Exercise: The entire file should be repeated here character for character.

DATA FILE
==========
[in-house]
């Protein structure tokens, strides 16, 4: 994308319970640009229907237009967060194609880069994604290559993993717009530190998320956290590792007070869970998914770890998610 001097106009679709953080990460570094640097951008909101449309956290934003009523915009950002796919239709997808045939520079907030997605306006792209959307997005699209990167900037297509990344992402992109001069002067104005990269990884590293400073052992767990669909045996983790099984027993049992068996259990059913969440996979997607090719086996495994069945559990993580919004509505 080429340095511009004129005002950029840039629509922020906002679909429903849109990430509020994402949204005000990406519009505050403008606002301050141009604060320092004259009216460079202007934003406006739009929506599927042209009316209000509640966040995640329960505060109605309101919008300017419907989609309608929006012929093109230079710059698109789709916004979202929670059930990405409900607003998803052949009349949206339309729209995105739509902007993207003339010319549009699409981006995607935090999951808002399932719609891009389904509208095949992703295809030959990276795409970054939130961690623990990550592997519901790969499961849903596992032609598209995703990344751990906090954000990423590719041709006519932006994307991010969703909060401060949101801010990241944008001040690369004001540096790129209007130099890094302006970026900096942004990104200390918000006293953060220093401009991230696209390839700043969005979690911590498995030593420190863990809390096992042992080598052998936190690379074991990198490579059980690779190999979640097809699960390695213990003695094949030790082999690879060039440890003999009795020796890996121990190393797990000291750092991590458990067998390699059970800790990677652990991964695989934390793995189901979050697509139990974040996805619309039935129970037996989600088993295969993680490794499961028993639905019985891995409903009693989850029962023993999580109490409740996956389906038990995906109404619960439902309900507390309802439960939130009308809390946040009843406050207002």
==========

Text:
[in-house]
């Protein structure tokens, strides 16, 4: 994308319970640009229907237009967060194609880069994604290559993993717009530190998320956290590792007070869970998914770890998610 001097106009679709953080990460570094640097951008909101449309956290934003009523915009950002796919239709997808045939520079907030997605306006792209959307997005699209990167900037297509990344992402992109001069002067104005990269990884590293400073052992767990669909045996983790099984027993049992068996259990059913969440996979997607090719086996495994069945559990993580919004509505 080429340095511009004129005002950029840039629509922020906002679909429903849109990430509020994402949204005000990406519009505050403008606002301050141009604060320092004259009216460079202007934003406006739009929506599927042209009316209000509640966040995640329960505060109605309101919008300017419907989609309608929006012929093109230079710059698109789709916004979202929670059930990405409900607003998803052949009349949206339309729209995105739509902007993207003339010319549009699409981006995607935090999951808002399932719609891009389904509208095949992703295809030959990276795409970054939130961690623990990550592997519901790969499961849903596992032609598209995703990344751990906090954000990423590719041709006519932006994307991010969703909060401060949101801010990241944008001040690369004001540096790129209007130099890094302006970026900096942004990104200390918000006293953060220093401009991230696209390839700043969005979690911590498995030593420190863990809390096992042992080598052998936190690379074991990198490579059980690779190999979640097809699960390695213990003695094949030790082999690879060039440890003999009795020796890996121990190393797990000291750092991590458990067998390699059970800790990677652990991964695989934390793995189901979050697509139990974040996805619309039935129970037996989600088993295969993680490794499961028993639905019985891995409903009693989850029962023993999580109490409740996956389906038990995906109404619960439902309900507390309802439960939130009308809390946040009843406050207002």